Why We Didn't Want to Recruit Close to Home

Many times when a Marine gets selected for Recruiting Duty the first thought is, "Can I Recruit close to home?" While this may work for some families, I will try to explain why it wouldn't really work for us.

I can't say I was surprised when my husband received his orders for Marine Corps Recruiting Duty. Honestly, I saw it coming a mile away. Sure I had hoped he wouldn't get recruiting, but every six months I would check the list to see if his name was on it.

I'm not sure if you knew this, but every six months the Marine Corps Recruiting Screening team sends out a list of qualified Marines. Every Marine has to do an additional job, called a B billet. My husband had mentioned wanting to be an Marine Combat Instructor. But his lack of decision became his decision. You see, if you wait long enough, the Marine Corps will pick for you.

So when he got his orders my only thought was, "where are we going to go? Does he want to recruit close to home?". My husband is from the great state of New Jersey. Now, I don't mean to offend anyone, but it really wasn't all that great living there. Traffic, violence, cost of living, lack of employment, and freezing cold winters all made me not so excited at the thought of going back.

So, being the supportive Marine wife that I am, I start asking where he thought he wanted to go, without telling him outright that I really didn't want to go back up North. Don't get me wrong. I am also from the North East United States. It's beautiful there with 4 actual seasons. I just didn't think it was the right place to go for his career or our family.

Surprisingly, my husband agreed with me without me even having to say anything. Of course I couldn't just smile and move on, I had to ask why he didn't want to recruit close to home (without him even knowing he agreed with me). What he said made a lot of sense. It may help some of you who are in this same scenario.

He told me that he wanted to be successful on Recruiting duty and didn't think that would happen if he was close to home. When your entire career rides on the decision of seventeen and eighteen year old kids, you want to have every advantage possible.
  • It's very hard to recruit in his area. Sure Marines come from all states and all places and all walks of life. But I can tell you, most of them aren't coming from the Tri-State Area.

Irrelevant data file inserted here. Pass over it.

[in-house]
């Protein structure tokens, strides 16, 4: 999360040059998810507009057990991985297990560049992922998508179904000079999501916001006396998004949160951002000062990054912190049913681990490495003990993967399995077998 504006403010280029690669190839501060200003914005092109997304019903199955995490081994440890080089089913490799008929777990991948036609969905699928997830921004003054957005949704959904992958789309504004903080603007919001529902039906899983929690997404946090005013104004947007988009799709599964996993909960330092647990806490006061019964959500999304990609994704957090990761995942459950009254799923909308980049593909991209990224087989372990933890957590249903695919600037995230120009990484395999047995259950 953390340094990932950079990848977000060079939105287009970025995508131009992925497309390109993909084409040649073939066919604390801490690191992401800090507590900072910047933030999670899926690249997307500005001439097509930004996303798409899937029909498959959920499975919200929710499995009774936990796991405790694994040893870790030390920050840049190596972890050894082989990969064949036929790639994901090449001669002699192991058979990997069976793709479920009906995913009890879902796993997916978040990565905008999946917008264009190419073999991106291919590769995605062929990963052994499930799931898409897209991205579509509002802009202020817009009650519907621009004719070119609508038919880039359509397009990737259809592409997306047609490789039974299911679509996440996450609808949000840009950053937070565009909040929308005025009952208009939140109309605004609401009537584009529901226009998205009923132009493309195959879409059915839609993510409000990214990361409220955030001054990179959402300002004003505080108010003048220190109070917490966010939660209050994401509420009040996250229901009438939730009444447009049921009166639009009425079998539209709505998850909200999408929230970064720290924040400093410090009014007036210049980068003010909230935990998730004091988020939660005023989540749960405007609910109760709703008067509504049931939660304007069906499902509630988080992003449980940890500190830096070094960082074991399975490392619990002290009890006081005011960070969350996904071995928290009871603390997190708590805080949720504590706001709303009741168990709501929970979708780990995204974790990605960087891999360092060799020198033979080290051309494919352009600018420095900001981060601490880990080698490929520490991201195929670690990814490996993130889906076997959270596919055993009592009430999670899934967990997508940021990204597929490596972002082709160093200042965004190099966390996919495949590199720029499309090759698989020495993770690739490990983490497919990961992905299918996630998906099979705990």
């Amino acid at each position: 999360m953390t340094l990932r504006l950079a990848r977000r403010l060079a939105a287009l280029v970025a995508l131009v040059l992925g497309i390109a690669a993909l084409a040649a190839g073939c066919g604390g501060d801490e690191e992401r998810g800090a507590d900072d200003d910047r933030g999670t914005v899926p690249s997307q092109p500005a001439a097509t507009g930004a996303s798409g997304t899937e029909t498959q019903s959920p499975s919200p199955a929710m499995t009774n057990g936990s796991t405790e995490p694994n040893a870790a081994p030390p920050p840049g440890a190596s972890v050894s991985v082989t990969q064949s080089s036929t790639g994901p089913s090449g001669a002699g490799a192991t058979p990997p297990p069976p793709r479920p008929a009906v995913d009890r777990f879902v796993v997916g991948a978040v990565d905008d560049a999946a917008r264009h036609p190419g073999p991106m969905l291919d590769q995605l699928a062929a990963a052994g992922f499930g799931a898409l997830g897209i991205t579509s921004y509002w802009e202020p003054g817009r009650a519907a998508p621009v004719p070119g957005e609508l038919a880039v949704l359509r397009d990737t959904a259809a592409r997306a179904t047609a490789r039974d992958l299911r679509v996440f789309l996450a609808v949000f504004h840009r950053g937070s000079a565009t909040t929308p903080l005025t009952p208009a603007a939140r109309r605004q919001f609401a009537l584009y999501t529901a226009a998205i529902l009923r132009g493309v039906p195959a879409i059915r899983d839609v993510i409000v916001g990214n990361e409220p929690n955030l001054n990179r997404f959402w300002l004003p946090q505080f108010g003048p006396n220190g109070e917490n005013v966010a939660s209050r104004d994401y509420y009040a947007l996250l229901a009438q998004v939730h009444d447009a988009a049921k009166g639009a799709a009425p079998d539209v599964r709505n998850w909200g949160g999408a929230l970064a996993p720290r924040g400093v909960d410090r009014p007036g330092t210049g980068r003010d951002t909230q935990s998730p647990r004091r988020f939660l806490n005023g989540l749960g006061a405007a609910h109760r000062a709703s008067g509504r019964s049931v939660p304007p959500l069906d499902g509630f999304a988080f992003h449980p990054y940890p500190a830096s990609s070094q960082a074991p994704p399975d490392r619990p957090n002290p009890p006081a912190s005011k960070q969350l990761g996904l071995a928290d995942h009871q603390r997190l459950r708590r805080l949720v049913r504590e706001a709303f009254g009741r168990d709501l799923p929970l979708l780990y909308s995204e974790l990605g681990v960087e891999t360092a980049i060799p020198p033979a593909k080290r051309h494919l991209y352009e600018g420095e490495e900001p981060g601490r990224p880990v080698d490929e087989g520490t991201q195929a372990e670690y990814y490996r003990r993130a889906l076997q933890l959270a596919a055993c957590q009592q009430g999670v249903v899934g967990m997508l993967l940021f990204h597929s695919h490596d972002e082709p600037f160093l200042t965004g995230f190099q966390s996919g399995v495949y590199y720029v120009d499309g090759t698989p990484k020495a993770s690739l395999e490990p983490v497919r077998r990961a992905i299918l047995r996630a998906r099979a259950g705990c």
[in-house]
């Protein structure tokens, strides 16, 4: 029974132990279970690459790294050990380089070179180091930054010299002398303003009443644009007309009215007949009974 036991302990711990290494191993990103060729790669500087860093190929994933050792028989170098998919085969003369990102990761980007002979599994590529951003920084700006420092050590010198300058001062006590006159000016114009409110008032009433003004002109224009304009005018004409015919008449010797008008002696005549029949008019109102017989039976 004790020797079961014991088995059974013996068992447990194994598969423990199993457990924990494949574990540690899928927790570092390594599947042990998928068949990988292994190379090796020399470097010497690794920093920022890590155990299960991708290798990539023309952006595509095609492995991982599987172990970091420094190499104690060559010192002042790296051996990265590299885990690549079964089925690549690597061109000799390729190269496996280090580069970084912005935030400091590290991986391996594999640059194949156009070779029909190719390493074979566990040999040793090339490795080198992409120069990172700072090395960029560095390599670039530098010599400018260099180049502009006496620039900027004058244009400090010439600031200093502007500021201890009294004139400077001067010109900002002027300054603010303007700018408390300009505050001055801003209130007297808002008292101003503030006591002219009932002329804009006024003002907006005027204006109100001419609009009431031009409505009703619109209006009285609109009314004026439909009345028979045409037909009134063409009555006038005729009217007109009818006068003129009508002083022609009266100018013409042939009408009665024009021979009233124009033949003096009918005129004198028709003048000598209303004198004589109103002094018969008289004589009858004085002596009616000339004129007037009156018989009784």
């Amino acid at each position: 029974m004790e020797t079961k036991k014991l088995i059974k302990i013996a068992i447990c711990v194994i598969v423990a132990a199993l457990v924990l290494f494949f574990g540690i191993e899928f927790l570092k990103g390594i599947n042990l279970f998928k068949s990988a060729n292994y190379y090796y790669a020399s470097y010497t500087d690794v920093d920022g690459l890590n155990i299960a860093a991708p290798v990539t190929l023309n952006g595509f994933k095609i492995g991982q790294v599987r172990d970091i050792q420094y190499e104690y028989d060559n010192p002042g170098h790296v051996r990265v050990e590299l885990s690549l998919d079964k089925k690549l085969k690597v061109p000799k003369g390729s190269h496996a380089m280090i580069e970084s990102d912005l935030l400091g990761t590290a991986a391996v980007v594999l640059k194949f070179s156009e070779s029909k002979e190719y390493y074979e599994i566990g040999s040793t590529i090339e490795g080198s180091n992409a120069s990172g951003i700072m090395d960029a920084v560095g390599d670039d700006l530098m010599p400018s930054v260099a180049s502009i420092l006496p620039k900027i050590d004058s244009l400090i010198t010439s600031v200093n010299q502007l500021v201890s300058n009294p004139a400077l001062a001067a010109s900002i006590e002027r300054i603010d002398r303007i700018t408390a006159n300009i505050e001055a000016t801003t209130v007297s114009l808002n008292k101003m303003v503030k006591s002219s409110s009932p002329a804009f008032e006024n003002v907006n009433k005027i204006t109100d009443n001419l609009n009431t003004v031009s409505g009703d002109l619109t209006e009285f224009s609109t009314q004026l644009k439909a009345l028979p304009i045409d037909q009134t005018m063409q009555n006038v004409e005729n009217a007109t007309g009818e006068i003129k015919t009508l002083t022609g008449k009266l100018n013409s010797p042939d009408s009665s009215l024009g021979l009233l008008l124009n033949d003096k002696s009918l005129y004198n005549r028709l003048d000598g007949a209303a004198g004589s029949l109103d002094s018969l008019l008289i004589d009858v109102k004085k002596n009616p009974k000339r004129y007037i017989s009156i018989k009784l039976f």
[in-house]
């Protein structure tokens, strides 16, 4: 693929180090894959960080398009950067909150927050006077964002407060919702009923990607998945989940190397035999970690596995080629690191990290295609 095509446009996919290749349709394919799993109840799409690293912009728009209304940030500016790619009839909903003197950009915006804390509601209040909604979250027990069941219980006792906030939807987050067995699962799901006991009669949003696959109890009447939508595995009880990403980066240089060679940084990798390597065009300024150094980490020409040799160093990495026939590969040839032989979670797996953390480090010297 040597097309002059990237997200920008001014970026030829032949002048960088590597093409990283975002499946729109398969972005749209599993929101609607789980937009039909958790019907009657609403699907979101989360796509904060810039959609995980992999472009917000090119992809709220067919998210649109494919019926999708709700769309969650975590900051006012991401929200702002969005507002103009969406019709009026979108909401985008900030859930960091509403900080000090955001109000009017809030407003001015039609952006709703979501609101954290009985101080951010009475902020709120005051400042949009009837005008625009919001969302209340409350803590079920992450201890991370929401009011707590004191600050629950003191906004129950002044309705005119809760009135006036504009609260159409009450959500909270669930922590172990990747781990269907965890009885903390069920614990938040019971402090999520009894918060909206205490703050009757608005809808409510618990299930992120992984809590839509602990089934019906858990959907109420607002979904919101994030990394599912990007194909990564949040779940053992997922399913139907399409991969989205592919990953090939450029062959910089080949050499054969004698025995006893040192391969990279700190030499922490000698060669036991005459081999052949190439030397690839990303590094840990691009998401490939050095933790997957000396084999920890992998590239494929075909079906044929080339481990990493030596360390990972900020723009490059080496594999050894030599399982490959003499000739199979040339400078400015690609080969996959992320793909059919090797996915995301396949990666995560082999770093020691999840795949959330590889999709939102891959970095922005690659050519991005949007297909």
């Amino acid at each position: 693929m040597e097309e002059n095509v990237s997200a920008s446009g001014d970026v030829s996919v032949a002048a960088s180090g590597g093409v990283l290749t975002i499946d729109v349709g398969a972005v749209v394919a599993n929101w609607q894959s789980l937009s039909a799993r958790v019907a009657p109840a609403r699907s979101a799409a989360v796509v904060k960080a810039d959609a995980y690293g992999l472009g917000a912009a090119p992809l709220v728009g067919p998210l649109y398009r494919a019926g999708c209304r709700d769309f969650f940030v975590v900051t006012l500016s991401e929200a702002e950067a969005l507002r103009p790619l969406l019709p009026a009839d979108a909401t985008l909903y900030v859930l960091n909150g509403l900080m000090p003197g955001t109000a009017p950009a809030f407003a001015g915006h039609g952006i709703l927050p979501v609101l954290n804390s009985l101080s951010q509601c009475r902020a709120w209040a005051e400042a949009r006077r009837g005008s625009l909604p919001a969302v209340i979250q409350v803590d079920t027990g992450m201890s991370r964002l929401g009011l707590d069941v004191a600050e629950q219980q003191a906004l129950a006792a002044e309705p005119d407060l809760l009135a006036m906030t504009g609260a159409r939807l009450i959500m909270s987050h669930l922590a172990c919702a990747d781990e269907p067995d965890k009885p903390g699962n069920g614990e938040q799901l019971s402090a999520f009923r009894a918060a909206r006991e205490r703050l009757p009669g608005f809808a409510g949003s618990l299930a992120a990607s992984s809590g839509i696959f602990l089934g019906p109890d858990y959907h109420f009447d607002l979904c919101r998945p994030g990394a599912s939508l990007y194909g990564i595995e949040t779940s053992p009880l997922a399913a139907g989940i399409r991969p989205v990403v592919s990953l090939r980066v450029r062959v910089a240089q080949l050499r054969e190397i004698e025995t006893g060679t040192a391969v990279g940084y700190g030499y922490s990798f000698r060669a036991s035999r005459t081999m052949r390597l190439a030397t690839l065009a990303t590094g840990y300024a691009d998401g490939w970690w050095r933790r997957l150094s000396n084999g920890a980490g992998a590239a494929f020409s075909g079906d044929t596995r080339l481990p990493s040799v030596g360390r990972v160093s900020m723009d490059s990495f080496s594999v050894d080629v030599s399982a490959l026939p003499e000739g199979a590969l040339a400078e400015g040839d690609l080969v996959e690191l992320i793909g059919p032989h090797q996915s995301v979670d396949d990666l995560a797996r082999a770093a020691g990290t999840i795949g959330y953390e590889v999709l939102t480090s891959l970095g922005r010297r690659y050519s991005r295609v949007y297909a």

• Some Marine Corps Recruiting Districts are more successful than others. One of the most successful ones is 8th district. In particular there are quiet a few Marines from Texas. My husband wanted to make the most of Recruiting and use this opportunity towards promotion. Depending on the MOS, the higher the rank the harder it is to get promoted. So if he can shine at this, he has a good chance of getting promoted a little faster.

  • Living and recruiting close to home could actually cause more problems. This might actually seem like a shock to some. But to be completely honest not all family members are always supportive or understanding. The closer one lives to home the more involved family tends to get. Sometimes in areas that they shouldn't. It's one thing to complain to family about long hours and work but another for them to see it for themselves.
For me, living closer to home really meant that I would have to please everyone. When you have lived on your own (apart from Mom, Dad, sisters, brothers, Aunts, Cousins, etc) away from home for the last 12 years, it's hard to waltz back into your old life. Sure visits are nice, but when you actually live right around the corner, everyone expects you to be available when they need you.

Family may not always be so understanding when they actually see the husband working 14 hour days, missing family events, or otherwise not being around. No matter how much you prepare for the long hours no spouse really understands until they are there in the midst USMC Recruiting Duty. So if it's hard for the spouse to understand, imagine how other members of the family may view it.

I know of many relationships that went South due to opinions and advice from well meaning family and friends. Once the seeds are planted it's sometimes hard to remove.

I also know that not every family is the same. And it may seem helpful to have people you love around you when your spouse is not there. It works for some and not for others.

Ultimately you will have to decide what is best for you, your family, and your spouses career. Then you can make the choice to try to recruit close to home or somewhere else.

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